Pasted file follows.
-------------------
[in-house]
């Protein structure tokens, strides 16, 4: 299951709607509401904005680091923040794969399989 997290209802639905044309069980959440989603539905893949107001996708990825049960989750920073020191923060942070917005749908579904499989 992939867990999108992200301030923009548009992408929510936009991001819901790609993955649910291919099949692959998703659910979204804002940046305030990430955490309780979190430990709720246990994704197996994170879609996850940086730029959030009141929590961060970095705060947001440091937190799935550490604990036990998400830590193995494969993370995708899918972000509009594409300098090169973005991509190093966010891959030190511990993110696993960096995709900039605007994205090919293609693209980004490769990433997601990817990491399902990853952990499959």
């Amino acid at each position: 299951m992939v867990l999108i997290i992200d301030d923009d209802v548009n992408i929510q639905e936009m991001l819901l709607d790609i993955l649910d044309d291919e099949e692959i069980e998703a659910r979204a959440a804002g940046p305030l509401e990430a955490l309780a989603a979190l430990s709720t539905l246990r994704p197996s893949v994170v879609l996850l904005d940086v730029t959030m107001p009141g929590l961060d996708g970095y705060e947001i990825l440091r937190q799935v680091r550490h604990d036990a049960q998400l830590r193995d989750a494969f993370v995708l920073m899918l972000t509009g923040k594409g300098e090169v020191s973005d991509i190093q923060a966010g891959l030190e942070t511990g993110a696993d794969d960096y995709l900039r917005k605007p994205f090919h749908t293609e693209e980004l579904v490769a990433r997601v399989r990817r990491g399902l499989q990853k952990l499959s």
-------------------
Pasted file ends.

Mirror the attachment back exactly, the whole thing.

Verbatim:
[in-house]
């Protein structure tokens, strides 16, 4: 299951709607509401904005680091923040794969399989 997290209802639905044309069980959440989603539905893949107001996708990825049960989750920073020191923060942070917005749908579904499989 992939867990999108992200301030923009548009992408929510936009991001819901790609993955649910291919099949692959998703659910979204804002940046305030990430955490309780979190430990709720246990994704197996994170879609996850940086730029959030009141929590961060970095705060947001440091937190799935550490604990036990998400830590193995494969993370995708899918972000509009594409300098090169973005991509190093966010891959030190511990993110696993960096995709900039605007994205090919293609693209980004490769990433997601990817990491399902990853952990499959």
């Amino acid at each position: 299951m992939v867990l999108i997290i992200d301030d923009d209802v548009n992408i929510q639905e936009m991001l819901l709607d790609i993955l649910d044309d291919e099949e692959i069980e998703a659910r979204a959440a804002g940046p305030l509401e990430a955490l309780a989603a979190l430990s709720t539905l246990r994704p197996s893949v994170v879609l996850l904005d940086v730029t959030m107001p009141g929590l961060d996708g970095y705060e947001i990825l440091r937190q799935v680091r550490h604990d036990a049960q998400l830590r193995d989750a494969f993370v995708l920073m899918l972000t509009g923040k594409g300098e090169v020191s973005d991509i190093q923060a966010g891959l030190e942070t511990g993110a696993d794969d960096y995709l900039r917005k605007p994205f090919h749908t293609e693209e980004l579904v490769a990433r997601v399989r990817r990491g399902l499989q990853k952990l499959s």